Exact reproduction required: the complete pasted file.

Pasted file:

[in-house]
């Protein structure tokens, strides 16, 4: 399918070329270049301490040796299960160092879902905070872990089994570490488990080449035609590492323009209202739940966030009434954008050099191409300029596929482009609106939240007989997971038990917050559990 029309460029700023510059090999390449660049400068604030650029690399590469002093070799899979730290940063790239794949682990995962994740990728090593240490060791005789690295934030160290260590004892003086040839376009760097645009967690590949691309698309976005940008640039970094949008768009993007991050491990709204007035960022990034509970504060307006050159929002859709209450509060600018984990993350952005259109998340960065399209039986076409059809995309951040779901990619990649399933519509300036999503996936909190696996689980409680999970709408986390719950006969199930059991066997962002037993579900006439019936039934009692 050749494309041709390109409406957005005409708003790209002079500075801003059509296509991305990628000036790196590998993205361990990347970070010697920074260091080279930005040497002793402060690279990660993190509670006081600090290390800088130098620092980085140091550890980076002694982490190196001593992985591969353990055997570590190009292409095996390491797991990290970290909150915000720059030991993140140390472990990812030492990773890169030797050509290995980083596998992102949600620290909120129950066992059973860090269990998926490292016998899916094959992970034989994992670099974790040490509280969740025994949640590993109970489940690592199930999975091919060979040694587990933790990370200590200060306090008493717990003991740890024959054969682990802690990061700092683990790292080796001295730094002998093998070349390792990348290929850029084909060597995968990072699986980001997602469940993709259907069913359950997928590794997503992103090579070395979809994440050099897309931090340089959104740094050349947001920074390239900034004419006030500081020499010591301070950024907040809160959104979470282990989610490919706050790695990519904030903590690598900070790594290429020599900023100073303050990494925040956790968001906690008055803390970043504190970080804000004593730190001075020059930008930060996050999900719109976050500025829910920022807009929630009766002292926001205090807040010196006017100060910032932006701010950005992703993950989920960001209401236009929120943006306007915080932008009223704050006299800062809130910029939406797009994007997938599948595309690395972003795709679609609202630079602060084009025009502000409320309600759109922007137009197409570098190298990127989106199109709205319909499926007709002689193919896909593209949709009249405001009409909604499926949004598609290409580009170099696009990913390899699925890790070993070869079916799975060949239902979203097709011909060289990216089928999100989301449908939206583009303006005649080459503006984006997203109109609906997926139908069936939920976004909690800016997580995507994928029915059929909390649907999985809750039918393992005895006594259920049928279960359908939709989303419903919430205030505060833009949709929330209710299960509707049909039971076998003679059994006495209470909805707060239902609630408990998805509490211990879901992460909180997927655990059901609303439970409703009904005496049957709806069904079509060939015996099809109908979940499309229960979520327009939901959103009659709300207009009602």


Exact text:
[in-house]
């Protein structure tokens, strides 16, 4: 399918070329270049301490040796299960160092879902905070872990089994570490488990080449035609590492323009209202739940966030009434954008050099191409300029596929482009609106939240007989997971038990917050559990 029309460029700023510059090999390449660049400068604030650029690399590469002093070799899979730290940063790239794949682990995962994740990728090593240490060791005789690295934030160290260590004892003086040839376009760097645009967690590949691309698309976005940008640039970094949008768009993007991050491990709204007035960022990034509970504060307006050159929002859709209450509060600018984990993350952005259109998340960065399209039986076409059809995309951040779901990619990649399933519509300036999503996936909190696996689980409680999970709408986390719950006969199930059991066997962002037993579900006439019936039934009692 050749494309041709390109409406957005005409708003790209002079500075801003059509296509991305990628000036790196590998993205361990990347970070010697920074260091080279930005040497002793402060690279990660993190509670006081600090290390800088130098620092980085140091550890980076002694982490190196001593992985591969353990055997570590190009292409095996390491797991990290970290909150915000720059030991993140140390472990990812030492990773890169030797050509290995980083596998992102949600620290909120129950066992059973860090269990998926490292016998899916094959992970034989994992670099974790040490509280969740025994949640590993109970489940690592199930999975091919060979040694587990933790990370200590200060306090008493717990003991740890024959054969682990802690990061700092683990790292080796001295730094002998093998070349390792990348290929850029084909060597995968990072699986980001997602469940993709259907069913359950997928590794997503992103090579070395979809994440050099897309931090340089959104740094050349947001920074390239900034004419006030500081020499010591301070950024907040809160959104979470282990989610490919706050790695990519904030903590690598900070790594290429020599900023100073303050990494925040956790968001906690008055803390970043504190970080804000004593730190001075020059930008930060996050999900719109976050500025829910920022807009929630009766002292926001205090807040010196006017100060910032932006701010950005992703993950989920960001209401236009929120943006306007915080932008009223704050006299800062809130910029939406797009994007997938599948595309690395972003795709679609609202630079602060084009025009502000409320309600759109922007137009197409570098190298990127989106199109709205319909499926007709002689193919896909593209949709009249405001009409909604499926949004598609290409580009170099696009990913390899699925890790070993070869079916799975060949239902979203097709011909060289990216089928999100989301449908939206583009303006005649080459503006984006997203109109609906997926139908069936939920976004909690800016997580995507994928029915059929909390649907999985809750039918393992005895006594259920049928279960359908939709989303419903919430205030505060833009949709929330209710299960509707049909039971076998003679059994006495209470909805707060239902609630408990998805509490211990879901992460909180997927655990059901609303439970409703009904005496049957709806069904079509060939015996099809109908979940499309229960979520327009939901959103009659709300207009009602």